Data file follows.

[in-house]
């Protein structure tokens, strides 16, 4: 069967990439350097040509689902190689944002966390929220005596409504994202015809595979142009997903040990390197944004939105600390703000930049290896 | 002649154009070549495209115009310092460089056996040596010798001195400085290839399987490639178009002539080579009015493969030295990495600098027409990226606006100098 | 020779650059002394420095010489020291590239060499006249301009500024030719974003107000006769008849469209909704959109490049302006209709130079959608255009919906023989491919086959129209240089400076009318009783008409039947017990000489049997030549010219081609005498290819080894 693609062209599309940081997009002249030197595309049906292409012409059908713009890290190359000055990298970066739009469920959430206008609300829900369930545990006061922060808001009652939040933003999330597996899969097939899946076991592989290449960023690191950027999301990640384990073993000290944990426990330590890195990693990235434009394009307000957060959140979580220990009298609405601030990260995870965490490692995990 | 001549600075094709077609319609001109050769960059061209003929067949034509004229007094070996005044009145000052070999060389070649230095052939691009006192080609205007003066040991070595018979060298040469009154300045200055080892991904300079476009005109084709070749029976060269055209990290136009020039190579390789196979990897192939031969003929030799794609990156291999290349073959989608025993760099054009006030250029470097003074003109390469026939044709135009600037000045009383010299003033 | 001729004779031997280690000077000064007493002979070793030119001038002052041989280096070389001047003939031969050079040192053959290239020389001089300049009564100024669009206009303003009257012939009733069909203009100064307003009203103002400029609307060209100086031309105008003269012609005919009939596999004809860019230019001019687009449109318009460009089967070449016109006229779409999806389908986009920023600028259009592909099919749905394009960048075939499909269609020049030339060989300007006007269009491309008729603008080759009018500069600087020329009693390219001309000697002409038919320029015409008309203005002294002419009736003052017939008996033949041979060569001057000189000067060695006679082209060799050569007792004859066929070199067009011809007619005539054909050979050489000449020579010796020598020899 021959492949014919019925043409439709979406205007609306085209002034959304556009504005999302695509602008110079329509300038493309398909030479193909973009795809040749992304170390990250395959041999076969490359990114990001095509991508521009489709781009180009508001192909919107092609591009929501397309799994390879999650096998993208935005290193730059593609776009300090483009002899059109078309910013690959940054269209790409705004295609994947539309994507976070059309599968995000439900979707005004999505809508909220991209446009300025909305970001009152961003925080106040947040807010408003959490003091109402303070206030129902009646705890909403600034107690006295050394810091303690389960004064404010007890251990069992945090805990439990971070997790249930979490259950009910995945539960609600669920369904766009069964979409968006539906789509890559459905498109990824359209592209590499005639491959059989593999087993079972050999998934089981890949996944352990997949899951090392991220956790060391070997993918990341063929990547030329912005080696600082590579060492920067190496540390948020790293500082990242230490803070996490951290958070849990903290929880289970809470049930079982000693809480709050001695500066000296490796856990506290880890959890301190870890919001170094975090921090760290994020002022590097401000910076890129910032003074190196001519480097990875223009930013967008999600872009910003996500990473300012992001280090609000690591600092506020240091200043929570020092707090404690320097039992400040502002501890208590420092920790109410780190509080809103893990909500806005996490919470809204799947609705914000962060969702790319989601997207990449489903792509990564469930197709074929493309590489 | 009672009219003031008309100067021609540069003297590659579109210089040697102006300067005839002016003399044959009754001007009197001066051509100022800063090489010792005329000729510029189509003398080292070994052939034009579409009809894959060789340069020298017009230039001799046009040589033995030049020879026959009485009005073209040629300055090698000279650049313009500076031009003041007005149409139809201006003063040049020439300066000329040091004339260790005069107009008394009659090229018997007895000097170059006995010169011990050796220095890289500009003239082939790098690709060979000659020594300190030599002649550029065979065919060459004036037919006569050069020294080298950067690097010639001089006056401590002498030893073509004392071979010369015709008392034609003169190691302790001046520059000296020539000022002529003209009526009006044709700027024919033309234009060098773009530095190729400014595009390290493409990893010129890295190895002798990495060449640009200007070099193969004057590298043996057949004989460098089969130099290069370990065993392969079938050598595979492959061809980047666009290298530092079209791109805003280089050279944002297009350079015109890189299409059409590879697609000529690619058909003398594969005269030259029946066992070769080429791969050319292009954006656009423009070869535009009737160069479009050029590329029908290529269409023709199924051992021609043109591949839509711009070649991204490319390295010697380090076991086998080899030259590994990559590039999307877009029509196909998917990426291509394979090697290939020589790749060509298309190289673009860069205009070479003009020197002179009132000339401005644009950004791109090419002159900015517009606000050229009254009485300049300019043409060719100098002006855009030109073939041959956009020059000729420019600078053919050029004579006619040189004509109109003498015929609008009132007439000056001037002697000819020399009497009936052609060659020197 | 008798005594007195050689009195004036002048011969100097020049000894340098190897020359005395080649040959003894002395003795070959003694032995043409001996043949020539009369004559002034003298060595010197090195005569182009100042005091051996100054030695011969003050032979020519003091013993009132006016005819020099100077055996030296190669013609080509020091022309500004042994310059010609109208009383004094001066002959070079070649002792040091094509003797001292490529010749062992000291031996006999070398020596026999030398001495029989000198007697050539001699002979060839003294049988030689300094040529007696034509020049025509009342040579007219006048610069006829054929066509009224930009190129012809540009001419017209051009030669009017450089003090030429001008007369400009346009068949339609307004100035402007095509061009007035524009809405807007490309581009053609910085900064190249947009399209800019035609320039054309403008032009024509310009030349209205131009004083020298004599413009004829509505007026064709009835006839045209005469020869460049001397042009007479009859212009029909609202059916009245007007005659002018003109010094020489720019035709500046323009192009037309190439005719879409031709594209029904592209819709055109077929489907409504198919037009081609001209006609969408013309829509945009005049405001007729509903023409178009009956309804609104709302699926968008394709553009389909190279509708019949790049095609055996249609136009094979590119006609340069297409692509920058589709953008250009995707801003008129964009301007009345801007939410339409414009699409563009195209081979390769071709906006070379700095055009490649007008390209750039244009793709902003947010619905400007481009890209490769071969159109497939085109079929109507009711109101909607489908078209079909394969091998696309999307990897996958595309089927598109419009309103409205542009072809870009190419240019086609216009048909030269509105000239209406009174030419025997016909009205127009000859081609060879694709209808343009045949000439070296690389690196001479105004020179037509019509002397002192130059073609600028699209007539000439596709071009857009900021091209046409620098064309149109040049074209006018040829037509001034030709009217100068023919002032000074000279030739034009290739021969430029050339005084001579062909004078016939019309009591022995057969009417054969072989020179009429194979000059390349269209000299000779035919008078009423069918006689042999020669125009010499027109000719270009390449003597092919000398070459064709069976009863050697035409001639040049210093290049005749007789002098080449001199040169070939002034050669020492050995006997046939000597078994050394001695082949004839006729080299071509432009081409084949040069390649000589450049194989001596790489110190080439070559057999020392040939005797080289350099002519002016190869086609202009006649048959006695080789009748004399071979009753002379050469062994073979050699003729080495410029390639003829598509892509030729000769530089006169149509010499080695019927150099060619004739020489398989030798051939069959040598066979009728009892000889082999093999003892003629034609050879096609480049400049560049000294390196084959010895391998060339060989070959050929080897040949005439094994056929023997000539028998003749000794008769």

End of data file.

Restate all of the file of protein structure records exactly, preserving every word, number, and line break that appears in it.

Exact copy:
[in-house]
């Protein structure tokens, strides 16, 4: 069967990439350097040509689902190689944002966390929220005596409504994202015809595979142009997903040990390197944004939105600390703000930049290896 | 002649154009070549495209115009310092460089056996040596010798001195400085290839399987490639178009002539080579009015493969030295990495600098027409990226606006100098 | 020779650059002394420095010489020291590239060499006249301009500024030719974003107000006769008849469209909704959109490049302006209709130079959608255009919906023989491919086959129209240089400076009318009783008409039947017990000489049997030549010219081609005498290819080894 693609062209599309940081997009002249030197595309049906292409012409059908713009890290190359000055990298970066739009469920959430206008609300829900369930545990006061922060808001009652939040933003999330597996899969097939899946076991592989290449960023690191950027999301990640384990073993000290944990426990330590890195990693990235434009394009307000957060959140979580220990009298609405601030990260995870965490490692995990 | 001549600075094709077609319609001109050769960059061209003929067949034509004229007094070996005044009145000052070999060389070649230095052939691009006192080609205007003066040991070595018979060298040469009154300045200055080892991904300079476009005109084709070749029976060269055209990290136009020039190579390789196979990897192939031969003929030799794609990156291999290349073959989608025993760099054009006030250029470097003074003109390469026939044709135009600037000045009383010299003033 | 001729004779031997280690000077000064007493002979070793030119001038002052041989280096070389001047003939031969050079040192053959290239020389001089300049009564100024669009206009303003009257012939009733069909203009100064307003009203103002400029609307060209100086031309105008003269012609005919009939596999004809860019230019001019687009449109318009460009089967070449016109006229779409999806389908986009920023600028259009592909099919749905394009960048075939499909269609020049030339060989300007006007269009491309008729603008080759009018500069600087020329009693390219001309000697002409038919320029015409008309203005002294002419009736003052017939008996033949041979060569001057000189000067060695006679082209060799050569007792004859066929070199067009011809007619005539054909050979050489000449020579010796020598020899 021959492949014919019925043409439709979406205007609306085209002034959304556009504005999302695509602008110079329509300038493309398909030479193909973009795809040749992304170390990250395959041999076969490359990114990001095509991508521009489709781009180009508001192909919107092609591009929501397309799994390879999650096998993208935005290193730059593609776009300090483009002899059109078309910013690959940054269209790409705004295609994947539309994507976070059309599968995000439900979707005004999505809508909220991209446009300025909305970001009152961003925080106040947040807010408003959490003091109402303070206030129902009646705890909403600034107690006295050394810091303690389960004064404010007890251990069992945090805990439990971070997790249930979490259950009910995945539960609600669920369904766009069964979409968006539906789509890559459905498109990824359209592209590499005639491959059989593999087993079972050999998934089981890949996944352990997949899951090392991220956790060391070997993918990341063929990547030329912005080696600082590579060492920067190496540390948020790293500082990242230490803070996490951290958070849990903290929880289970809470049930079982000693809480709050001695500066000296490796856990506290880890959890301190870890919001170094975090921090760290994020002022590097401000910076890129910032003074190196001519480097990875223009930013967008999600872009910003996500990473300012992001280090609000690591600092506020240091200043929570020092707090404690320097039992400040502002501890208590420092920790109410780190509080809103893990909500806005996490919470809204799947609705914000962060969702790319989601997207990449489903792509990564469930197709074929493309590489 | 009672009219003031008309100067021609540069003297590659579109210089040697102006300067005839002016003399044959009754001007009197001066051509100022800063090489010792005329000729510029189509003398080292070994052939034009579409009809894959060789340069020298017009230039001799046009040589033995030049020879026959009485009005073209040629300055090698000279650049313009500076031009003041007005149409139809201006003063040049020439300066000329040091004339260790005069107009008394009659090229018997007895000097170059006995010169011990050796220095890289500009003239082939790098690709060979000659020594300190030599002649550029065979065919060459004036037919006569050069020294080298950067690097010639001089006056401590002498030893073509004392071979010369015709008392034609003169190691302790001046520059000296020539000022002529003209009526009006044709700027024919033309234009060098773009530095190729400014595009390290493409990893010129890295190895002798990495060449640009200007070099193969004057590298043996057949004989460098089969130099290069370990065993392969079938050598595979492959061809980047666009290298530092079209791109805003280089050279944002297009350079015109890189299409059409590879697609000529690619058909003398594969005269030259029946066992070769080429791969050319292009954006656009423009070869535009009737160069479009050029590329029908290529269409023709199924051992021609043109591949839509711009070649991204490319390295010697380090076991086998080899030259590994990559590039999307877009029509196909998917990426291509394979090697290939020589790749060509298309190289673009860069205009070479003009020197002179009132000339401005644009950004791109090419002159900015517009606000050229009254009485300049300019043409060719100098002006855009030109073939041959956009020059000729420019600078053919050029004579006619040189004509109109003498015929609008009132007439000056001037002697000819020399009497009936052609060659020197 | 008798005594007195050689009195004036002048011969100097020049000894340098190897020359005395080649040959003894002395003795070959003694032995043409001996043949020539009369004559002034003298060595010197090195005569182009100042005091051996100054030695011969003050032979020519003091013993009132006016005819020099100077055996030296190669013609080509020091022309500004042994310059010609109208009383004094001066002959070079070649002792040091094509003797001292490529010749062992000291031996006999070398020596026999030398001495029989000198007697050539001699002979060839003294049988030689300094040529007696034509020049025509009342040579007219006048610069006829054929066509009224930009190129012809540009001419017209051009030669009017450089003090030429001008007369400009346009068949339609307004100035402007095509061009007035524009809405807007490309581009053609910085900064190249947009399209800019035609320039054309403008032009024509310009030349209205131009004083020298004599413009004829509505007026064709009835006839045209005469020869460049001397042009007479009859212009029909609202059916009245007007005659002018003109010094020489720019035709500046323009192009037309190439005719879409031709594209029904592209819709055109077929489907409504198919037009081609001209006609969408013309829509945009005049405001007729509903023409178009009956309804609104709302699926968008394709553009389909190279509708019949790049095609055996249609136009094979590119006609340069297409692509920058589709953008250009995707801003008129964009301007009345801007939410339409414009699409563009195209081979390769071709906006070379700095055009490649007008390209750039244009793709902003947010619905400007481009890209490769071969159109497939085109079929109507009711109101909607489908078209079909394969091998696309999307990897996958595309089927598109419009309103409205542009072809870009190419240019086609216009048909030269509105000239209406009174030419025997016909009205127009000859081609060879694709209808343009045949000439070296690389690196001479105004020179037509019509002397002192130059073609600028699209007539000439596709071009857009900021091209046409620098064309149109040049074209006018040829037509001034030709009217100068023919002032000074000279030739034009290739021969430029050339005084001579062909004078016939019309009591022995057969009417054969072989020179009429194979000059390349269209000299000779035919008078009423069918006689042999020669125009010499027109000719270009390449003597092919000398070459064709069976009863050697035409001639040049210093290049005749007789002098080449001199040169070939002034050669020492050995006997046939000597078994050394001695082949004839006729080299071509432009081409084949040069390649000589450049194989001596790489110190080439070559057999020392040939005797080289350099002519002016190869086609202009006649048959006695080789009748004399071979009753002379050469062994073979050699003729080495410029390639003829598509892509030729000769530089006169149509010499080695019927150099060619004739020489398989030798051939069959040598066979009728009892000889082999093999003892003629034609050879096609480049400049560049000294390196084959010895391998060339060989070959050929080897040949005439094994056929023997000539028998003749000794008769």